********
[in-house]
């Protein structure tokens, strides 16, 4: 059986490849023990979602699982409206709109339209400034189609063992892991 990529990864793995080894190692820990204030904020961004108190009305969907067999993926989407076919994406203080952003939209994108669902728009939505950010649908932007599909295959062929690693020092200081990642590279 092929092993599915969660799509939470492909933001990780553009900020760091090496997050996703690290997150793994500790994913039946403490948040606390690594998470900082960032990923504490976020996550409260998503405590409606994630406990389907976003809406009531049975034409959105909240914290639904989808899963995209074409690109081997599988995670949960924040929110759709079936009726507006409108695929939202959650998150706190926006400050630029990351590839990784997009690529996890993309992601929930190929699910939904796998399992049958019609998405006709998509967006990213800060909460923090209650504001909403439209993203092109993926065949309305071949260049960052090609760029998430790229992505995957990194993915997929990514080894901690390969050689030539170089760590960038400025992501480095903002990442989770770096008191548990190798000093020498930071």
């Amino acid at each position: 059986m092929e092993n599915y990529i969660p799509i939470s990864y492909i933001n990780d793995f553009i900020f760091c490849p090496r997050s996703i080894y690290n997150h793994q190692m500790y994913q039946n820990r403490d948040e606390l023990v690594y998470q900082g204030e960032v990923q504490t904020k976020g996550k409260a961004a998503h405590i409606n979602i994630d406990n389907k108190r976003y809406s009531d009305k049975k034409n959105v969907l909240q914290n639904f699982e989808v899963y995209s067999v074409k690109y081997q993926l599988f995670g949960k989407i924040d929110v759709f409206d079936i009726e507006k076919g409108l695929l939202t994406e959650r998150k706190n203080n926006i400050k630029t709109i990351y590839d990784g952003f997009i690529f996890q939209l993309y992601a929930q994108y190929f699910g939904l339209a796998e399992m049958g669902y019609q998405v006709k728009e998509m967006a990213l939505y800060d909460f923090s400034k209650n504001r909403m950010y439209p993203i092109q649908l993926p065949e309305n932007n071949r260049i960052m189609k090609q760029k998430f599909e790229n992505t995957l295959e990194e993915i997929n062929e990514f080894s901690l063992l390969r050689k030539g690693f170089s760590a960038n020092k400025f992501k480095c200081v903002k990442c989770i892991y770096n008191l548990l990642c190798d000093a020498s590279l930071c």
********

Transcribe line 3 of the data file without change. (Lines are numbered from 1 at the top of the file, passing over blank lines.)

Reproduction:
């Amino acid at each position: 059986m092929e092993n599915y990529i969660p799509i939470s990864y492909i933001n990780d793995f553009i900020f760091c490849p090496r997050s996703i080894y690290n997150h793994q190692m500790y994913q039946n820990r403490d948040e606390l023990v690594y998470q900082g204030e960032v990923q504490t904020k976020g996550k409260a961004a998503h405590i409606n979602i994630d406990n389907k108190r976003y809406s009531d009305k049975k034409n959105v969907l909240q914290n639904f699982e989808v899963y995209s067999v074409k690109y081997q993926l599988f995670g949960k989407i924040d929110v759709f409206d079936i009726e507006k076919g409108l695929l939202t994406e959650r998150k706190n203080n926006i400050k630029t709109i990351y590839d990784g952003f997009i690529f996890q939209l993309y992601a929930q994108y190929f699910g939904l339209a796998e399992m049958g669902y019609q998405v006709k728009e998509m967006a990213l939505y800060d909460f923090s400034k209650n504001r909403m950010y439209p993203i092109q649908l993926p065949e309305n932007n071949r260049i960052m189609k090609q760029k998430f599909e790229n992505t995957l295959e990194e993915i997929n062929e990514f080894s901690l063992l390969r050689k030539g690693f170089s760590a960038n020092k400025f992501k480095c200081v903002k990442c989770i892991y770096n008191l548990l990642c190798d000093a020498s590279l930071c």